I don’t have time to blog, but if I did, I’d tell you about Library Thing.
It’s like a personal library card catalog online. It’s really rad, you enter a couple key words from the title or the author or an ISBN, and it goes out and searches Amazon (not just the US version) and other huge libraries and imports your bibliographical information.
Here’s my user profile, and here’s a look at my library. Maybe next year I’ll enter more than 14 of the books in my library. That, and I’ll create a wish list (maybe I should have created a wedding registry at Amazon.com).
The only thing I wish Library Thing could do is export a ready Turabian style bibliography.
Wedding Countdown: 76 hrs.
Here is an unashamed, bold-faced plug: Skype is cool.
Tonight Elsiene and I used SkypeOut to call her brother’s home phone in Rio de Janeiro. He said, “Are you using Skype? Hold on, let me get set up, and I’ll call you back.” In ten minutes he was online and called me back (it would have taken him 30 seconds if he hadn’t forgotten his username) and we chatted with telephone quality sound for over an hour… for FREE!
So there’s my testimonial. Gotta get Skype. It also is good to have a headset with a microphone, but those are cheap, like a fraction of the cost of one month’s phone bill.
When you download Skype, give me a call. My Skype name is mcarroll.
I think there is a conspiracy afoot. Either that, or ecumenism has found a common fount of graphic arts.
A couple days ago, I was reading an e-mail. Gmail’s slightly disturbing robot scanned my e-mail for content and placed several context sensitive ads in the side bar. One of them was to a seeker-sensitive webzine for young Catholics. Always curious to see what passes for popular religion, I followed the link and found the image at left gracing a series of featured articles on sex & relationships.
Today I was working at my church bookstore, and was stocking the book If God Already Knows, Why Pray? Imagine my surprise to meet the same young woman from the Catholic webzine gracing the cover of a Reformed exegesis of the Lord’s Prayer!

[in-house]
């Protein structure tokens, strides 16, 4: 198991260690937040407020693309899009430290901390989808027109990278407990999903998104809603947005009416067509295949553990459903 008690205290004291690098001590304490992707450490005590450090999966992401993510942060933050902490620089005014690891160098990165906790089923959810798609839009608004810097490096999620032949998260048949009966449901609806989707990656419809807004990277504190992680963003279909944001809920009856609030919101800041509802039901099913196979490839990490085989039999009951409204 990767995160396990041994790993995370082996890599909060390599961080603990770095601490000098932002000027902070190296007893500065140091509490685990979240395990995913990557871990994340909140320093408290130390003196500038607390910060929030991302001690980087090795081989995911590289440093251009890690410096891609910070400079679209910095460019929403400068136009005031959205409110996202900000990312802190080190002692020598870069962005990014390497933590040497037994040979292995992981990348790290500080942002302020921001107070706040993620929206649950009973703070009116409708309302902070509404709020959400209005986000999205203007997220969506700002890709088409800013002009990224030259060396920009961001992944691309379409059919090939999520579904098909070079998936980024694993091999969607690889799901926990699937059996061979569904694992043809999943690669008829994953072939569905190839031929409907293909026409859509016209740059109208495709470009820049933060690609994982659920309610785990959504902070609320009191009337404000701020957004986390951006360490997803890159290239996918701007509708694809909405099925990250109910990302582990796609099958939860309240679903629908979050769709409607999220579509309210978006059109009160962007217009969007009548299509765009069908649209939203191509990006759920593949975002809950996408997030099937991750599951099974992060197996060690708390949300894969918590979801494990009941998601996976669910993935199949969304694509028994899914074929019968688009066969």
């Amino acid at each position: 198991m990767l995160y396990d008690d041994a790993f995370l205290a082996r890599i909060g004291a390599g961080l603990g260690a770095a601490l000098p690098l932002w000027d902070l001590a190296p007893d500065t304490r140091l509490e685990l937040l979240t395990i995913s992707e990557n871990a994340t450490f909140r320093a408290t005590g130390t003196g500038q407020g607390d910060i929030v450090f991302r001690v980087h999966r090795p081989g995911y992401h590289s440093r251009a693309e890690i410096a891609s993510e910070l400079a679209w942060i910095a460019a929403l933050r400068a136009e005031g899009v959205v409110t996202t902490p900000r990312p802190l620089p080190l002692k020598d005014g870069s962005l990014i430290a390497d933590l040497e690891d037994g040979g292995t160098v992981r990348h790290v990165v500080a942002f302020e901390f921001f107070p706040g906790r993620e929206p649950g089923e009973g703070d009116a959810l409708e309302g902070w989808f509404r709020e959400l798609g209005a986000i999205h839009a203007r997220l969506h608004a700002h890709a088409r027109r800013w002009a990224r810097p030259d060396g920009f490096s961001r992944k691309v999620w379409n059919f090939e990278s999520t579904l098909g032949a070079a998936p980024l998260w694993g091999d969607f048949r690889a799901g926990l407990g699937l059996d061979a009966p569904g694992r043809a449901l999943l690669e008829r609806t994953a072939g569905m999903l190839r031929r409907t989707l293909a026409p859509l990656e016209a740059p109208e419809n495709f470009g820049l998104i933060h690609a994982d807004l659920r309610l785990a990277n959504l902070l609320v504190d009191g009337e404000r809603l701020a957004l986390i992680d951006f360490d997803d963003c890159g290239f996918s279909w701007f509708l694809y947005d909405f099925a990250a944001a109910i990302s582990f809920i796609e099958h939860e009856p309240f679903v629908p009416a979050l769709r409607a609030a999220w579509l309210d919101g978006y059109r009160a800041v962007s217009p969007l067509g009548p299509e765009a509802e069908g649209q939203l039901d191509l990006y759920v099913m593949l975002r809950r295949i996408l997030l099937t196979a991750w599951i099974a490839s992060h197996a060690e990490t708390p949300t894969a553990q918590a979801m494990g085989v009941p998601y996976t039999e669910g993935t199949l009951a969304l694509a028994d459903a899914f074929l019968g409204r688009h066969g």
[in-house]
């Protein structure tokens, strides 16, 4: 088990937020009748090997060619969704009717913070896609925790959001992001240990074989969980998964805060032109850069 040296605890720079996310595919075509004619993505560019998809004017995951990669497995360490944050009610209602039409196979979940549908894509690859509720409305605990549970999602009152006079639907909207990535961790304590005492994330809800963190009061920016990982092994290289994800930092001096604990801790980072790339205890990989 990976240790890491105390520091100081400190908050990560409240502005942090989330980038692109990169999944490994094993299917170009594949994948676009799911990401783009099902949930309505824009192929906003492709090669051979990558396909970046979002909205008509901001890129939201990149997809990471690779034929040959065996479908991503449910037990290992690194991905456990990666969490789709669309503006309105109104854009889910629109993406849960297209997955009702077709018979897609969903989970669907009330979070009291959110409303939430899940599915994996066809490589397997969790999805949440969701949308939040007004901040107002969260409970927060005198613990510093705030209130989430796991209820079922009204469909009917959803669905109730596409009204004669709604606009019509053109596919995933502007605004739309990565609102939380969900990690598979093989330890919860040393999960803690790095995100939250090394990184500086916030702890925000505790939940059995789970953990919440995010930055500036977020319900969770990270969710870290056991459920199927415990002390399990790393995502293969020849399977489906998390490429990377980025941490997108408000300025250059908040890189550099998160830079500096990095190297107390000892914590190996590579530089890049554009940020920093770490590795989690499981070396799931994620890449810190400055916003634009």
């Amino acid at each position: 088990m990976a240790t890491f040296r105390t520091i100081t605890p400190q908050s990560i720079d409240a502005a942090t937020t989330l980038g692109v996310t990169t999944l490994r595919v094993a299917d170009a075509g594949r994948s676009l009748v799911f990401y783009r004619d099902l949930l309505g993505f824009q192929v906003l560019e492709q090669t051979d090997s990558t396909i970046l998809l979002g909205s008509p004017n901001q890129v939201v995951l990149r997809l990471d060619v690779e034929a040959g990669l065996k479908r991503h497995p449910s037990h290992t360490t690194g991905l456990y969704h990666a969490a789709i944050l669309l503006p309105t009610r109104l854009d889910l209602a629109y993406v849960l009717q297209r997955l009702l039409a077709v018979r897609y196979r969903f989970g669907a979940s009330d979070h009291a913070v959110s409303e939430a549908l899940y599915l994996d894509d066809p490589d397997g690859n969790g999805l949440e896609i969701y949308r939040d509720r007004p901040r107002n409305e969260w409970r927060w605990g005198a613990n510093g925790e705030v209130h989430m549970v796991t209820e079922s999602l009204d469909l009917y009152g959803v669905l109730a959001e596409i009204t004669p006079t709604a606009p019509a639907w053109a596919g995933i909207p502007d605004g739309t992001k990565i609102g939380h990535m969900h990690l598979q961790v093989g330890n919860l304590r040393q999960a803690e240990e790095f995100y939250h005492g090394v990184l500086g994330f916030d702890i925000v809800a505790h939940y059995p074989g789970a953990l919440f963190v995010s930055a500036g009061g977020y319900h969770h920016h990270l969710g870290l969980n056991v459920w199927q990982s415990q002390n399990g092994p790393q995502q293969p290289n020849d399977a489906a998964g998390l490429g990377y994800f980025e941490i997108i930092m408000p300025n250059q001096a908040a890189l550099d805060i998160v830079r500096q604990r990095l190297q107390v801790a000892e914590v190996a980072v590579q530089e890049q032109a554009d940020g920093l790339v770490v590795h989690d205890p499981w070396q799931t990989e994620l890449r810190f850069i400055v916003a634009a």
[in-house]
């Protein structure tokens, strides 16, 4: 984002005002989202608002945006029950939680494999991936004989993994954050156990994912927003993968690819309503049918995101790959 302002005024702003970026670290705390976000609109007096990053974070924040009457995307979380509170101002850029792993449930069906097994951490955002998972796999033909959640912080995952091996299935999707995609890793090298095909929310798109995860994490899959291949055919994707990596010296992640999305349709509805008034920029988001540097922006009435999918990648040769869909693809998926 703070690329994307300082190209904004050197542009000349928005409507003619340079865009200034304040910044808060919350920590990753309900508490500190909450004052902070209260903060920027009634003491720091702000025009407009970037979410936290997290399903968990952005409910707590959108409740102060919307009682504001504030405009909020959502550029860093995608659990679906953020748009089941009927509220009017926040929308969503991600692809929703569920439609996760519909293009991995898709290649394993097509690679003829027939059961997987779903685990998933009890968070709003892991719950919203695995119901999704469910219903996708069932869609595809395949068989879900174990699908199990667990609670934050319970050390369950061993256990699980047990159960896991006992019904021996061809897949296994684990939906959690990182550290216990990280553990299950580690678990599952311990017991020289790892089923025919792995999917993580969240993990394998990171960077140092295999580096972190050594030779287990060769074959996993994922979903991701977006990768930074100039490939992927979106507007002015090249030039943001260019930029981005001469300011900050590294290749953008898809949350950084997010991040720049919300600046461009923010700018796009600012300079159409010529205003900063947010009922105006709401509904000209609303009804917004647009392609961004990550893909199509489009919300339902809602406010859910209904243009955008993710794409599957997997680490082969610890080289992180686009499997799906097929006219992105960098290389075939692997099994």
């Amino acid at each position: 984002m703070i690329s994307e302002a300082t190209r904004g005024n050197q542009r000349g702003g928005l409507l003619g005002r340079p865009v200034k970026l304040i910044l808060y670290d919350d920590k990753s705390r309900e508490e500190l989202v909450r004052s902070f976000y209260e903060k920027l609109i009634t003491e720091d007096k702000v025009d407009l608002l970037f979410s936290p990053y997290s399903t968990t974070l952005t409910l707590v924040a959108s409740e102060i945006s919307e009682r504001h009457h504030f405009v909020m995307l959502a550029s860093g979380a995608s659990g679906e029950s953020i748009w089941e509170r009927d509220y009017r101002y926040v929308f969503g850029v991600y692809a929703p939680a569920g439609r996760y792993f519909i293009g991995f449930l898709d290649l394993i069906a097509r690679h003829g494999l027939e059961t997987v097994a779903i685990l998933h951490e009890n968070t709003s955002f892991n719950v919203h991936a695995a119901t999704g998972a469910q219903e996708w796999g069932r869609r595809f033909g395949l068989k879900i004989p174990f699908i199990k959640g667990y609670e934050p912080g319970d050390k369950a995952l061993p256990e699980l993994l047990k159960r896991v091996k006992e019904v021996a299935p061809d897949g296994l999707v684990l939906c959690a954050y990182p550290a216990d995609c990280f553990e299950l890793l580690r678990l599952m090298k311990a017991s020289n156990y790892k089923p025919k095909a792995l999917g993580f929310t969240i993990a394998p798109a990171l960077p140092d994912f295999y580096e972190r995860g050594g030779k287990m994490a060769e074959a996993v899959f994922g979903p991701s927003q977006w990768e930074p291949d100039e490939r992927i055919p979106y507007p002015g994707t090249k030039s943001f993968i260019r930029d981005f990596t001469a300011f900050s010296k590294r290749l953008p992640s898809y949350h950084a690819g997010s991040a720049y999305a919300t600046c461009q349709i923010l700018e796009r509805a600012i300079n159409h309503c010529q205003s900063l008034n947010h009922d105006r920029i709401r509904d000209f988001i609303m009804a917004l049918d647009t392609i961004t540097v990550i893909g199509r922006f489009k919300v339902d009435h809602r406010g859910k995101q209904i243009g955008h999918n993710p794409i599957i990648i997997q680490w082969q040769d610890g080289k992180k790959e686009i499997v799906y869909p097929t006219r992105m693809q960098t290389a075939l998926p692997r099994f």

Fascinating! But what does it mean? And what does it mean when seeker-sensitive religion starts taking out context sensitive advertising?
P.S. For more seeker-sensitive fun, check out Pyromaniac’s Biblezine™
posts and parodies:
Pinkerton reports a near stranger told him that today, contrary to the normal, he looked nice.
Yesterday I wore a blue shirt and my friend Jonathan told me, “You know, you look nice in blue. Are you going to wear blue at your wedding?”
I hemmed and hawwed remembering that two days before, my fiancée asked me to wear blue “because it makes your eyes look really nice.” (Yes, I’ve been wearing the same blue shirt all week.) I told Elsiene the church is decorated red and green, her bridesmaids are wearing black and white, the flowers are red and pink, “I can’t wear blue.”
But I was still standing there hemming and hawwing, so my friend explained, “It really makes your eyes look nice.”
I’m sure at the wedding Elsiene will be the only one paying much attention to my eyes. We might just have a very colorful wedding!
Here’s a handy adjective: apophatic
When finite humans attept to describe an infinite God, they frequently have to resort to describing Him by describing what He is not.
Apophanai in Greek means “to say no”, and when we talk about God we often use words like “uncreated”, “imperishable”, “boundless”, “incorporeal” and “unchangeable”.
Worship is often said to be “praising God for who He is,” but it’s also biblical to praise God for what He is not.
The hymn writer did well who took his inspiration from 1 Timothy 1:17 and penned these words:
Immortal, invisible, God only wise,
In light inaccessible hid from our eyes,
Most blessèd, most glorious, the Ancient of Days,
Almighty, victorious, Thy great Name we praise.
Today in Hebrew class, my professor was doing an exposition of Psalm 19, “The heavens declare the glory of God…” and he gets to verses 4 & 5 where it says, “In them He has set a tent for the sun / Which is like a bridegroom coming out of his chamber / And rejoices like a strong man to run its race.“
The professor explained that in his preaching, he does not translate חֻפָּה as “chamber”, because modern English-speaking Jews still refer to their wedding canopy as a “chuppah” [HOOP-pah]. He leaves it alone, saying the sun “is like a bridegroom, coming out of his chuppah.”
My professor wanted us to understand how the psalmist is trying to give us a picture of the sun leaping out into the sky, and racing like a youth across the heavens. He asked “How does the sun come up? First you see a little glow on the horizon, and then a sliver, and then it seems like ‘boing!’ it’s up!”
He went on, “For you married men out there, How did you descend from the altar after you were married?”
From the back of the classroom, your’s truly (with 25 days to go) shouted out, “Hoop-pah!”
I am sitting in Hebrew Exegesis, and my professor spoke of the tendency in Hebrew poetry to include merism, using two opposites to express a composite whole or everything in between, much like we’d say “I searched high and low,” meaning “I looked everywhere.”
I Googled “merism”, and went to the Wikipedia entry, which I found very interesting and quite helpful.
Then I noticed for the first time, on the left side bar of Wikipedia, a link to a “Random article“. I followed the link, and learned something I never knew, that Uzbekistan had a vice president once! According to the article, he lasted only a couple months.
You never know what you’ll learn in Hebrew class!